Saturday, December 22

Running is life

I saw a couple of interesting marathon-related news stories in the papers this morning.
First, the New York Times headlines a story Study shows Marathons aren't likely to kill you.
So if you're at a cocktail party or family dinner this holiday season, it's something to talk about if you want or need to.
Here are some excerpts:
Worried about dropping dead if you run a marathon? Researchers in Canada say you can put your mind at ease. The risk of dying on a marathon course is twice as high if you drive it than if you run it, they find....
Dr. Redelmeier, who has run a marathon, said he began his study out of annoyance with the enormous attention given to each death in a marathon — often even greater, he added, than the attention paid to the winner. When someone died in the Toronto Marathon, he said, there were immediate calls to close it down.

“It has a chilling effect,” he said, “and becomes one more excuse not to exercise.”

So he and his colleagues decided to examine data from 26 American marathons over 30 years. They included results from 3,292,268 runners on 750 race days and 14 million hours of running. For comparison, they also examined national data on traffic fatalities, estimating how many would be expected to occur in the area on marathon day and comparing that with the number that did occur.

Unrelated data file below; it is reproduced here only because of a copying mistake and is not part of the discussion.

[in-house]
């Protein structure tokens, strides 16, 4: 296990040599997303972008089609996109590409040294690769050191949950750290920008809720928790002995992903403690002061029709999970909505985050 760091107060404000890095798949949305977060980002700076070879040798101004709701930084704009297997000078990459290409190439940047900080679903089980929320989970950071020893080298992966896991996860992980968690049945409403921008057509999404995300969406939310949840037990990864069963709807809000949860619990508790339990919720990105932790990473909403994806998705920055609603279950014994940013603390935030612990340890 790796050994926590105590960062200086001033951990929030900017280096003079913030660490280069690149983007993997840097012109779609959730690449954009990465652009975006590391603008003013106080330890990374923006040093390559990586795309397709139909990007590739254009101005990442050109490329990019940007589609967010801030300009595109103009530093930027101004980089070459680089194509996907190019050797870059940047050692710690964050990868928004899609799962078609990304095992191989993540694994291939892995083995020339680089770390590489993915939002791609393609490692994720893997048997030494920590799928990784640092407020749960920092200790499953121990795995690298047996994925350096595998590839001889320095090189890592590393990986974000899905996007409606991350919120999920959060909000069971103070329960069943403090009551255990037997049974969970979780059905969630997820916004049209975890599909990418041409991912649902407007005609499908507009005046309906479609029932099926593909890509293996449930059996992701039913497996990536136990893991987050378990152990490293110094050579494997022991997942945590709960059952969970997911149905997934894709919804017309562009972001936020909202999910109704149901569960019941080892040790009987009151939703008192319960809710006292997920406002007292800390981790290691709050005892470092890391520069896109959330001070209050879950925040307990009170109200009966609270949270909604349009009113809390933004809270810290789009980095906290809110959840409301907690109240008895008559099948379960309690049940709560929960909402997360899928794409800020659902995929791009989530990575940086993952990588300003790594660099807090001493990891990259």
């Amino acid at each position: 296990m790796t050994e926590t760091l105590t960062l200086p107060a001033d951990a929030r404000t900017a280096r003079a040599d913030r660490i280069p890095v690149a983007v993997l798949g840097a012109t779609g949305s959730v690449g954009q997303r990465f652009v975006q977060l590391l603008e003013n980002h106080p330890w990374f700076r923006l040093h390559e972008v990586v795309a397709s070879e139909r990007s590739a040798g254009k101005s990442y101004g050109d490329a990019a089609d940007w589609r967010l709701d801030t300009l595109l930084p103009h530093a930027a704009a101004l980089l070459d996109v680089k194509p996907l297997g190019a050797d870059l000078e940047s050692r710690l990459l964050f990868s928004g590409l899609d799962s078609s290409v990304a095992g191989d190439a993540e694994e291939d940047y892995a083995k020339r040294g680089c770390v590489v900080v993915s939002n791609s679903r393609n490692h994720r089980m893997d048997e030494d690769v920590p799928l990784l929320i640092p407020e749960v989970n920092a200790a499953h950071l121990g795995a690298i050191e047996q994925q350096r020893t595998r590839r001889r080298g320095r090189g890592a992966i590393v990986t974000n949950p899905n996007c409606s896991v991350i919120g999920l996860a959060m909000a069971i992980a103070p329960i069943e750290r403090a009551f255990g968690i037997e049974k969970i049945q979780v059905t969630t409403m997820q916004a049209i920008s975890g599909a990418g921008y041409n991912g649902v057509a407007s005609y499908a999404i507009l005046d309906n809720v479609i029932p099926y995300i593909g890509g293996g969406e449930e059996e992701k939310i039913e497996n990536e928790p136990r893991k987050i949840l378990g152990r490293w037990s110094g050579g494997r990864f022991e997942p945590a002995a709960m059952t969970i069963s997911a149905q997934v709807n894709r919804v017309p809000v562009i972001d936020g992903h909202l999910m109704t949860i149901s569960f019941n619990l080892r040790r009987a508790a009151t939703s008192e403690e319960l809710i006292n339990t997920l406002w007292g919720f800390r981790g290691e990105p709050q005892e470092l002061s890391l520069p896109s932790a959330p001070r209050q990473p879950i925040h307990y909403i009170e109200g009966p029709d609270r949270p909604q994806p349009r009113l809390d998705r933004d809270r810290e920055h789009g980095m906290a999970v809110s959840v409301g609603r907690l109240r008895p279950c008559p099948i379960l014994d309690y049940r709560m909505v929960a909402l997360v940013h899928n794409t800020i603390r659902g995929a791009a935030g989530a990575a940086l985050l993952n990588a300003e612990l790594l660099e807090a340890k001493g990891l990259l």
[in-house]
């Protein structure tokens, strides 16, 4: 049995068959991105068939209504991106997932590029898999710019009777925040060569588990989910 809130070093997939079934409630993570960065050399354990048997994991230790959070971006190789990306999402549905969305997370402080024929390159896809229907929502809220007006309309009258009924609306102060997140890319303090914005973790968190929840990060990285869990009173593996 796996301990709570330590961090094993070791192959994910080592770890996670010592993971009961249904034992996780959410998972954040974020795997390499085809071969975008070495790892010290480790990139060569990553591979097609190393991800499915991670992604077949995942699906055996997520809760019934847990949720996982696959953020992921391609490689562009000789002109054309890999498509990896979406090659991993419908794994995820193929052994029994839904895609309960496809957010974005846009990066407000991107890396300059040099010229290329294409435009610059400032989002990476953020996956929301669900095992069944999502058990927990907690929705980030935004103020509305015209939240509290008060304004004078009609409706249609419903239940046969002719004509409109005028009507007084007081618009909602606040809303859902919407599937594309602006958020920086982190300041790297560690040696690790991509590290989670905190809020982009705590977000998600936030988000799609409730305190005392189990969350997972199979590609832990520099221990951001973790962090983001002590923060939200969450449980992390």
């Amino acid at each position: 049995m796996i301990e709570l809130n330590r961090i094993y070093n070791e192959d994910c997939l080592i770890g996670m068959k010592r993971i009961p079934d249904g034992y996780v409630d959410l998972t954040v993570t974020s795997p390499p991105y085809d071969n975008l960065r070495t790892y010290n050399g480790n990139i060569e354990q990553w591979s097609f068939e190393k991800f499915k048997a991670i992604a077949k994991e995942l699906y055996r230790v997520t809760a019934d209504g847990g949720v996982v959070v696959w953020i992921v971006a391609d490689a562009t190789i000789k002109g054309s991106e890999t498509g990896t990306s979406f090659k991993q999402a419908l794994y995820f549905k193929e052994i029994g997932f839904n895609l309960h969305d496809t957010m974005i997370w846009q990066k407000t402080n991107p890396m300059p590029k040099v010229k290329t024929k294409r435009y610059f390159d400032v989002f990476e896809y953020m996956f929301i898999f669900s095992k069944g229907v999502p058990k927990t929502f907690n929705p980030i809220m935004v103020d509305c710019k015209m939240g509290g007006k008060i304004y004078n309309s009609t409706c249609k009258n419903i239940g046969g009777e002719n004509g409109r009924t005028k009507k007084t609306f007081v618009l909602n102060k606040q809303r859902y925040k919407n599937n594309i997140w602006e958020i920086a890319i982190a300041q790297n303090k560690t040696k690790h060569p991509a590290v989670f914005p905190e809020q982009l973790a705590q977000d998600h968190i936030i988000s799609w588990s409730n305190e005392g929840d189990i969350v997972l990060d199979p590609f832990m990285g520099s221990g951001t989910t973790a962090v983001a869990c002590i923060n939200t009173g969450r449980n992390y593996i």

Fewer than 1 in 100,000 people died while running a marathon, Dr. Redelmeier and his colleagues reported. The chance that a middle-aged man — the typical marathon fatality — would die while running a marathon was about the same as the chance a middle-aged man would suddenly die anyway.


Maybe being a middle-aged man is the real problem.

The research also found that half of all marathon deaths the authors studied came in the last mile. Almost nobody dies in the first 13 miles.

The other story, from the San Diego Union Tribune, was For Dave Dial, running is what life's all about.

The story was OK, but a little bit long. Still, it starts off nicely.

A 2-hour, 24-minute marathoner at 19, Dave Dial does not race much anymore. Pride, he admits, gets in the way.
“Probably, I'm in denial,” said Dial, 47, who lives in Carmel Valley. “Why would I want to race a 10K, trying to run six-minute miles when before I was way under five minutes? I need to rearrange my goals.”

Dial, who once trained beside Bill Rodgers, writes poetry, freelance magazine articles and song lyrics. But at heart, he's a runner. His above comments aside, he's not the bitter has-been athlete, angry that his pace is not what it once was.

He runs now for the pure joy of feeling his 5-foot-11, 132-pound body in motion, his shoes crunching a dirt trail.

“It's a spiritual thing,” he said, sitting inside a coffee shop near his home. “It's like breathing to me. It's who I am. I think psychologically, certain people, that's just who we are.”

Dial has kept workout logs since he was 14. On Aug. 9 of this year, he says his total reached 140,000 miles, enough to circumnavigate the Earth at the equator 5½ times.

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